Figure 1: The dot plot graph depicting average lengths of exons, introns and intergenic regions against the value of percentage of non-coding DNA in a given genome was made for the five insect genomes used in the GeneMark-ET tests as well as for several other eukaryotic species. The average lengths of intron and intergenic regions correlate with the genome length while the average length of protein-coding exons (CDS) does not show dependence on the genome size.
Mentions: In what follows we show how an unsupervised training procedure can use spliced alignments of ‘unassembled’ RNA-Seq reads (rather than assembled transcripts) to improve accuracy of parameter estimation and gene prediction. The key point in combining two independent methods, ab initio gene prediction and RNA-Seq read mapping, is introduction of the notion of ‘anchor splice sites’: sites supported by both ab initio gene prediction and by RNA-Seq read alignment. Contrary to existing training methods that rely on training sets consisting of complete or almost complete gene structures, the new algorithm uses sets of gene elements, exons and introns, supported by anchor splice sites, to form reliable training sets in the iterative cycles of the model re-training. The new algorithm was tested on genomic and transcriptomic data of several insect species, Aedes aegypti, Anopheles gambiae, Anopheles stephensi, Culex quinquefasciatus and Drosophila melanogaster, which vary significantly by average size of introns and intergenic regions (Figure 1). We have demonstrated that RNA-Seq support in training boosts GeneMark-ET performance in gene prediction to a higher level in comparison with GeneMark-ES that uses purely unsupervised training. The parameter estimation procedure did show robust performance with respect to variations in the size of the set of mapped introns, repeat content and fragmentation of genome assembly. The new method, used stand-alone or as part of a pipeline, should streamline and accelerate the annotation process in large genomes while improving the accuracy of gene identification.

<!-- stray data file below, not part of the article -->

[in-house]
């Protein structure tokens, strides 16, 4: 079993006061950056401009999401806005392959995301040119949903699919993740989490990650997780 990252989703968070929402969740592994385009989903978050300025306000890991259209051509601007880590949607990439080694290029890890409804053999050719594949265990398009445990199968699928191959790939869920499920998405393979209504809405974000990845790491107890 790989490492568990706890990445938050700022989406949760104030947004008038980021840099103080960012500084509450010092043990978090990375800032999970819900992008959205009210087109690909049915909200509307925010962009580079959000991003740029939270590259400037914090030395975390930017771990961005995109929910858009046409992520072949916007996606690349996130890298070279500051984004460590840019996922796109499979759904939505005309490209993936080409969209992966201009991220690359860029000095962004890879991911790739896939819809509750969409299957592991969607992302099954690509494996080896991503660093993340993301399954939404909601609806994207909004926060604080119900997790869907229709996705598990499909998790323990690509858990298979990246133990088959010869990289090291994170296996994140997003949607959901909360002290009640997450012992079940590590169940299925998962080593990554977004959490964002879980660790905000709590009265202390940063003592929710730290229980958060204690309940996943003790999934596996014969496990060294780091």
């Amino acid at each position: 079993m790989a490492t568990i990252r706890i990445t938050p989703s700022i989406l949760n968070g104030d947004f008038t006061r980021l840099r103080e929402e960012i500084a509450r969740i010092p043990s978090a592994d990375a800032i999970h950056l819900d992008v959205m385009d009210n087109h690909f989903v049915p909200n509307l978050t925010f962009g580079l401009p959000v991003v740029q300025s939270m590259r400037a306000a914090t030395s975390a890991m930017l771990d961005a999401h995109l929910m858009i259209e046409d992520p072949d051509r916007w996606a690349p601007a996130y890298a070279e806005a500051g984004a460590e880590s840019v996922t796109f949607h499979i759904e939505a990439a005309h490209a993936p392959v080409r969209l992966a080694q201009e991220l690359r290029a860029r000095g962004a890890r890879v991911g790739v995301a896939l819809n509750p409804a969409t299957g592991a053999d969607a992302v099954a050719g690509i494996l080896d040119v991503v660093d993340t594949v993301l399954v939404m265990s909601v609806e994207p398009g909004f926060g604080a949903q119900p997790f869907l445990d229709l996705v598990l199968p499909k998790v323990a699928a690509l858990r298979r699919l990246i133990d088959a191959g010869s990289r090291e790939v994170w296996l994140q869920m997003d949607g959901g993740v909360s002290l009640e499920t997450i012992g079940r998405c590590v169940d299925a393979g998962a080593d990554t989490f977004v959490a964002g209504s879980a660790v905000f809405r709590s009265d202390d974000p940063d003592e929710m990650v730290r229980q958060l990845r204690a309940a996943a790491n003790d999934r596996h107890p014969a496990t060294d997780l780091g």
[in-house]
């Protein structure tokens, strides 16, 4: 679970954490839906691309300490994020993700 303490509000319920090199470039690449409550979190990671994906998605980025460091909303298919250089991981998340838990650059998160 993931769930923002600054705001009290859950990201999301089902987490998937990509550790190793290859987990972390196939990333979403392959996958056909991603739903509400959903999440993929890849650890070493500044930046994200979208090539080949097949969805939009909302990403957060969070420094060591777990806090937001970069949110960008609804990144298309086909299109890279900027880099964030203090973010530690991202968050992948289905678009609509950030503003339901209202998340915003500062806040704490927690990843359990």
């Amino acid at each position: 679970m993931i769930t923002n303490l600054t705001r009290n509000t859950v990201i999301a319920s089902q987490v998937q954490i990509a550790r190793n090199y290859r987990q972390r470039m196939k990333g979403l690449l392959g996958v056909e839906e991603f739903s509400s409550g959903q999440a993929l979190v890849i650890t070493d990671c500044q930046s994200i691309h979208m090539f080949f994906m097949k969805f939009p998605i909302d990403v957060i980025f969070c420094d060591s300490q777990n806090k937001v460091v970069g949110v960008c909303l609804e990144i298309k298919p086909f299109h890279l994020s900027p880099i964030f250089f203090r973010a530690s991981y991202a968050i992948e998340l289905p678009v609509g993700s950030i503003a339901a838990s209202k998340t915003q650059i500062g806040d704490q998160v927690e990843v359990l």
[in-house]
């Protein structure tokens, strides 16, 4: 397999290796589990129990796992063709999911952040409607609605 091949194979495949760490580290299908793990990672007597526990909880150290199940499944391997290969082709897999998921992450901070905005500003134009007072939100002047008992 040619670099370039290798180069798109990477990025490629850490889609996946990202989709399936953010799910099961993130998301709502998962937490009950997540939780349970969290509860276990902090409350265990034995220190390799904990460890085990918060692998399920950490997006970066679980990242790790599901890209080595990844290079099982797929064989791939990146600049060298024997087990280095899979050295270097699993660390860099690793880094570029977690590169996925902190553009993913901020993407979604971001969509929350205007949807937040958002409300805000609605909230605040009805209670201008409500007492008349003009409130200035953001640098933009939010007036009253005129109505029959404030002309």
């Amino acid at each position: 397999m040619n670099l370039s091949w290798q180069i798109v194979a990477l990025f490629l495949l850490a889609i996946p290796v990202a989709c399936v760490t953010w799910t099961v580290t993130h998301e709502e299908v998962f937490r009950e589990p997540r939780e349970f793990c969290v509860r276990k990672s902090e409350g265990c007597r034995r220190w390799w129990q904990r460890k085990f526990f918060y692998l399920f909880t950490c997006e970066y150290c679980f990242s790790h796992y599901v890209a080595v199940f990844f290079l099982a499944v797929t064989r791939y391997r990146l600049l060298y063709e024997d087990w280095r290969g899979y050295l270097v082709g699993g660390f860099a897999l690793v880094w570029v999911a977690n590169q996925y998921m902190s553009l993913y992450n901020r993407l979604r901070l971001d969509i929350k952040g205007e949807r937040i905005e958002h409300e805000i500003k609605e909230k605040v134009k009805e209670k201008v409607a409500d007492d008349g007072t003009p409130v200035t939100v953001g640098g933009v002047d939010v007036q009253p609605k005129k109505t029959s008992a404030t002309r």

Bottom Line: Use of 'assembled' RNA-Seq transcripts is far from trivial; significant error rate of assembly was revealed in recent assessments.We demonstrated in computational experiments that the proposed method of incorporation of 'unassembled' RNA-Seq reads improves the accuracy of gene prediction; particularly, for the 1.3 GB genome of Aedes aegypti the mean value of prediction Sensitivity and Specificity at the gene level increased over GeneMark-ES by 24.5%.In the current surge of genomic data when the need for accurate sequence annotation is higher than ever, GeneMark-ET will be a valuable addition to the narrow arsenal of automatic gene prediction tools.

View Article: PubMed Central - PubMed

Affiliation: Joint Georgia Tech and Emory Wallace H. Coulter Department of Biomedical Engineering, Atlanta, GA, USA 30332.

Show MeSH
Related in: MedlinePlus